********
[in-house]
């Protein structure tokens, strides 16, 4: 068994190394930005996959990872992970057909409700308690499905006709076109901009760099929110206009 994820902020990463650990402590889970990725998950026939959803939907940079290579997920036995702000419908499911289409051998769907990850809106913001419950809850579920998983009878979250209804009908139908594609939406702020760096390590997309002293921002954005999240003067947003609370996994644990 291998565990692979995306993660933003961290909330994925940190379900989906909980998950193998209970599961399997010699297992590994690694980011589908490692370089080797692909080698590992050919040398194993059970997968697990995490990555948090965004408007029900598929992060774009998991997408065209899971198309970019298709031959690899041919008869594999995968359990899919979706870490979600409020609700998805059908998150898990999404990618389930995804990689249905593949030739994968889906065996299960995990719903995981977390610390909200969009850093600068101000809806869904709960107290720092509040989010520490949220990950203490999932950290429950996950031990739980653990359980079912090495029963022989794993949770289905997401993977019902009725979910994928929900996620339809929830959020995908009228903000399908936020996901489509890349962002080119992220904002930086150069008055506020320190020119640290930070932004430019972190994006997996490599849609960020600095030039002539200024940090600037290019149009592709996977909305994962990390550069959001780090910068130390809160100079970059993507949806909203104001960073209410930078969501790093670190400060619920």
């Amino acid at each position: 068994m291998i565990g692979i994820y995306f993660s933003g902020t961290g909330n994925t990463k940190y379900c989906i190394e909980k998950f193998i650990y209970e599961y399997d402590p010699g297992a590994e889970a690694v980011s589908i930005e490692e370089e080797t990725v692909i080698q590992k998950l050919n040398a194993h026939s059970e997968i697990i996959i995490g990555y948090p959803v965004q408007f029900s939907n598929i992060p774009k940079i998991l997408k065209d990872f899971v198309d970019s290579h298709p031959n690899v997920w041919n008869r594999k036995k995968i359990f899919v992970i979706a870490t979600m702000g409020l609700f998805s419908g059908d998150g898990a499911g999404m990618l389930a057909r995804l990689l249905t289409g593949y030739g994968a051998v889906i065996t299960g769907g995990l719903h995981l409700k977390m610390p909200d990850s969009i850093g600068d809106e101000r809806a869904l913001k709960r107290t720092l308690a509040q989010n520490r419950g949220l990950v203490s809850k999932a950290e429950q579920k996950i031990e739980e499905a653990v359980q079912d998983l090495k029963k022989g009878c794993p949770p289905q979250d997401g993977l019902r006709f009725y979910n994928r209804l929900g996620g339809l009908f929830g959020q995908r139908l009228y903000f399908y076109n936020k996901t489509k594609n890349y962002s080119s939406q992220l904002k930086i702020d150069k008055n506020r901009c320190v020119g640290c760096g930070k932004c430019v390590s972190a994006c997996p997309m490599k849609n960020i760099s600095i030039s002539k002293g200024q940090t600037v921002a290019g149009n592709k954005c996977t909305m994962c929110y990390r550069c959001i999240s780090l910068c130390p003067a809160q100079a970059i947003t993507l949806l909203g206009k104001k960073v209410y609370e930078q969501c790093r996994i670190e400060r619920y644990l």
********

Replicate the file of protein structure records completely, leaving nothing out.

[in-house]
């Protein structure tokens, strides 16, 4: 068994190394930005996959990872992970057909409700308690499905006709076109901009760099929110206009 994820902020990463650990402590889970990725998950026939959803939907940079290579997920036995702000419908499911289409051998769907990850809106913001419950809850579920998983009878979250209804009908139908594609939406702020760096390590997309002293921002954005999240003067947003609370996994644990 291998565990692979995306993660933003961290909330994925940190379900989906909980998950193998209970599961399997010699297992590994690694980011589908490692370089080797692909080698590992050919040398194993059970997968697990995490990555948090965004408007029900598929992060774009998991997408065209899971198309970019298709031959690899041919008869594999995968359990899919979706870490979600409020609700998805059908998150898990999404990618389930995804990689249905593949030739994968889906065996299960995990719903995981977390610390909200969009850093600068101000809806869904709960107290720092509040989010520490949220990950203490999932950290429950996950031990739980653990359980079912090495029963022989794993949770289905997401993977019902009725979910994928929900996620339809929830959020995908009228903000399908936020996901489509890349962002080119992220904002930086150069008055506020320190020119640290930070932004430019972190994006997996490599849609960020600095030039002539200024940090600037290019149009592709996977909305994962990390550069959001780090910068130390809160100079970059993507949806909203104001960073209410930078969501790093670190400060619920």
């Amino acid at each position: 068994m291998i565990g692979i994820y995306f993660s933003g902020t961290g909330n994925t990463k940190y379900c989906i190394e909980k998950f193998i650990y209970e599961y399997d402590p010699g297992a590994e889970a690694v980011s589908i930005e490692e370089e080797t990725v692909i080698q590992k998950l050919n040398a194993h026939s059970e997968i697990i996959i995490g990555y948090p959803v965004q408007f029900s939907n598929i992060p774009k940079i998991l997408k065209d990872f899971v198309d970019s290579h298709p031959n690899v997920w041919n008869r594999k036995k995968i359990f899919v992970i979706a870490t979600m702000g409020l609700f998805s419908g059908d998150g898990a499911g999404m990618l389930a057909r995804l990689l249905t289409g593949y030739g994968a051998v889906i065996t299960g769907g995990l719903h995981l409700k977390m610390p909200d990850s969009i850093g600068d809106e101000r809806a869904l913001k709960r107290t720092l308690a509040q989010n520490r419950g949220l990950v203490s809850k999932a950290e429950q579920k996950i031990e739980e499905a653990v359980q079912d998983l090495k029963k022989g009878c794993p949770p289905q979250d997401g993977l019902r006709f009725y979910n994928r209804l929900g996620g339809l009908f929830g959020q995908r139908l009228y903000f399908y076109n936020k996901t489509k594609n890349y962002s080119s939406q992220l904002k930086i702020d150069k008055n506020r901009c320190v020119g640290c760096g930070k932004c430019v390590s972190a994006c997996p997309m490599k849609n960020i760099s600095i030039s002539k002293g200024q940090t600037v921002a290019g149009n592709k954005c996977t909305m994962c929110y990390r550069c959001i999240s780090l910068c130390p003067a809160q100079a970059i947003t993507l949806l909203g206009k104001k960073v209410y609370e930078q969501c790093r996994i670190e400060r619920y644990l």